And why should it be done? Nuclear power works now. Japan already has somewhere over 30 GW of installed nuclear power ready. That's going to take a vast amount of subsidized solar to cover that. I just don't believe that whatever subsidies are currently given to nuclear is going to be more than what it takes to cover that much solar power.

            What TFS fails to mention is that both major parties, including the one just elected, have pledged to move away from nuclear power. It seems unlikely that anything is going to change now.

            There is the reality party. It's not going to matter what they pledge, if they can't make those pledges work. Japan already has a huge amount of debt.

          • by ballpoint (192660)

            There's this crazy period called night when even millions of square miles of solar panels will produce zilch.

        • by kromozone (817261)

          They simply don't have the land mass for solar generation

          That's utterly and completely false. Germany gets less incident solar energy and they would only have to cover 10% of the roofs of houses/buildings alone to generate as much as they consume. Not that solar is some sort of total energy solution but it's certainly great for addressing peak load issues.

          • by ballpoint (192660)

            With the gradual closing down of the nuclear power stations, Germany is increasingly relying on dirty coal or even dirtier lignite for electricity generation.

            Heavily subsidised solar was just appeasement of ignorants who can't tell W from J and had their day in the sun while the economy was booming and money could be pissed away.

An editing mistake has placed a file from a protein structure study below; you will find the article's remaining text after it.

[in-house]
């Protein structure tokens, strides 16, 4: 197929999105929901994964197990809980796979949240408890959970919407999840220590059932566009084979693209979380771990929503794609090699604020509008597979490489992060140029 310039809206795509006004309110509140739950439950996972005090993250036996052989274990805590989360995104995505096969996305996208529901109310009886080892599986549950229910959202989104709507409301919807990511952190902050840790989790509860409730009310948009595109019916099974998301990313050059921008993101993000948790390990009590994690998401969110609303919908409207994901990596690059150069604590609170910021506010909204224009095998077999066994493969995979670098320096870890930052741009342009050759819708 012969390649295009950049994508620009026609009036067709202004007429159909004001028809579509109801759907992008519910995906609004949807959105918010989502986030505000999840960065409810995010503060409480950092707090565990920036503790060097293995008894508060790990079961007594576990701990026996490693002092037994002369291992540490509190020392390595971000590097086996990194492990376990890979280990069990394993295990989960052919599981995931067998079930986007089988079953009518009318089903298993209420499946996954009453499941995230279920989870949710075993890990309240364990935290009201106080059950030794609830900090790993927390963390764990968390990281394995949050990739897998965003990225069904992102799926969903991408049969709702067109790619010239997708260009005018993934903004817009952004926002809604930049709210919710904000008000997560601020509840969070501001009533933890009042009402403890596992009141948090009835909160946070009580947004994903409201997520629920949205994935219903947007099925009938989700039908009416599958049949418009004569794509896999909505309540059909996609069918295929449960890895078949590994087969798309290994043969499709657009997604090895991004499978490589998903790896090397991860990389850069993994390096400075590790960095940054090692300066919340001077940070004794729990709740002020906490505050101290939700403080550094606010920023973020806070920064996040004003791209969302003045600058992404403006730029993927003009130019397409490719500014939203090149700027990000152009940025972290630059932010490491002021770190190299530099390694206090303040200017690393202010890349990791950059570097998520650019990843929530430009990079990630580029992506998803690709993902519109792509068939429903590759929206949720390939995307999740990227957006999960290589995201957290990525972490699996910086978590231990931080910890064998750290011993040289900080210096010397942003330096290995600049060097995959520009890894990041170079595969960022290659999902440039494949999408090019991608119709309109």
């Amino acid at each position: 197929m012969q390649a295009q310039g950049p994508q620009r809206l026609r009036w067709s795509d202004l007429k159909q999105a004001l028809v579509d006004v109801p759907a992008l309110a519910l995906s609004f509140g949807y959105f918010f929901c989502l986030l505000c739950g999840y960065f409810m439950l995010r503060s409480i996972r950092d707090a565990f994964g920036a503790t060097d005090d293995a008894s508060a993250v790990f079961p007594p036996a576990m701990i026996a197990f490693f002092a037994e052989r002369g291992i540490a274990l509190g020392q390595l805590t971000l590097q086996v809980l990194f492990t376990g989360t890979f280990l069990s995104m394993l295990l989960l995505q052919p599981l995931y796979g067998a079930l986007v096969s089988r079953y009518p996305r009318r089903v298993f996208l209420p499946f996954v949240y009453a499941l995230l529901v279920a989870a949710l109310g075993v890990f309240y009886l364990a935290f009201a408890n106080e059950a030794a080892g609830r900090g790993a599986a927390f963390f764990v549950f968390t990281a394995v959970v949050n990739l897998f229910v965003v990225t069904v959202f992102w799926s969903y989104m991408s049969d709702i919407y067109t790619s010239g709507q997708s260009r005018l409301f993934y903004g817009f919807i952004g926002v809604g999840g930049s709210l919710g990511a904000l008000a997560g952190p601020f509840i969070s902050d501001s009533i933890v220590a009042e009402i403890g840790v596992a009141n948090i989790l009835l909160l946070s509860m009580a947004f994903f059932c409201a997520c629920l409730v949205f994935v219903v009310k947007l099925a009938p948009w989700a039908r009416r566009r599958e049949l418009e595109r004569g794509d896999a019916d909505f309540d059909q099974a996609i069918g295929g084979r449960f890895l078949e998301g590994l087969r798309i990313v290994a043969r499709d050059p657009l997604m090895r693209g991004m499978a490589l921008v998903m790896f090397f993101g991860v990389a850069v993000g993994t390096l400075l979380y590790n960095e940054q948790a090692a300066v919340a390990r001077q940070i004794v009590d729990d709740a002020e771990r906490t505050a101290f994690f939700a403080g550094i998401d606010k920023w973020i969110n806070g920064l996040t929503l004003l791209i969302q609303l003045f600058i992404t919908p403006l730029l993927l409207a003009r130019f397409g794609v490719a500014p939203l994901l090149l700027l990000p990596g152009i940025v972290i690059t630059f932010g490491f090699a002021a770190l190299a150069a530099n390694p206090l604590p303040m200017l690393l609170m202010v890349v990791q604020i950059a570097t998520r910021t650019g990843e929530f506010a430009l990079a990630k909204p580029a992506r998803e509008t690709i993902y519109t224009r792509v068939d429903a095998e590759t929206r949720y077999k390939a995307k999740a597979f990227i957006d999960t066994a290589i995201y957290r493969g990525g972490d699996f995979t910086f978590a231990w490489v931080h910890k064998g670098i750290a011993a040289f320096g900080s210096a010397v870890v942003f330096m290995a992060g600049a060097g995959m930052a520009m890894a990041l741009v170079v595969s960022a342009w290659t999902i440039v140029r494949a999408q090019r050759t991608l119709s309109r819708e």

There is a remarkable coincidence between the economic downfall of Europe and the effects of unwise energy choices...

        • by tsotha (720379)

          Still, Japan produces most of its power from Thermal/Fossil plants. Since virtually every bit of this is imported, it represents a huge drain on the economy.

          This is a real strategic problem for Japan, since you could completely shut down the Japanese economy (including the train system) with a half-dozen modern submarines. They can't afford to leave themselves that open, especially with the way tensions have been rising in the region lately.

    • by edibobb (113989)
      I agree. Japan has to import all its coal and petroleum. Nuclear power makes a lot of sense for the country.
    • by Hatta (162192)

      And the ones that have, have done so due to negligence. It's not nuclear energy that's the problem. It's the inability of society to force powerful people (such as the operators of nuclear power plants) to play by the rules.

  • by Guspaz (556486) on Monday December 17, 2012 @02:15PM (#42316381)

    It's worth noting that the LDP has been in control of Japan for roughly 53 of the past 57 years. There is obviously a pretty high tolerance for what they do to keep getting re-elected when they've formed the government in the Diet except for two segments...

    • The LDP has indeed been in the driving seat for a LONG time. Both during the rise AND fall of Japan in fact. The reason they got kicked out was NOT because people really liked the alternative but because they were fucking sick of the LDP. Same as Labour with Blair got back after the Brits were totally fed up with Tory sleeze and to an extent even how Obama was elected because he was not Bush.

      And then it turned out the new guys couldn't fix a decade and longer of mis management and the honey moon ended. So.

      • Well said. The LDP is neither liberal nor democratic.
      • by AmiMoJo (196126) *

        And then it turned out the new guys couldn't fix a decade and longer of mis management and the honey moon ended.

        Well, not quite. One guy resigned because he was unable to fulfil an election pledge to move a US airbase... I know, the mind boggles, a politician taking responsibility for failure and not having to be forced/voted out. They had problems with internal politics and handling of the tsunami/nuclear crisis too.

        The prevailing view in Japanese news media seems to be that the public experimented with the alternative because the LDP seemed to be getting them nowhere, but the experiment failed. Turnout this time ro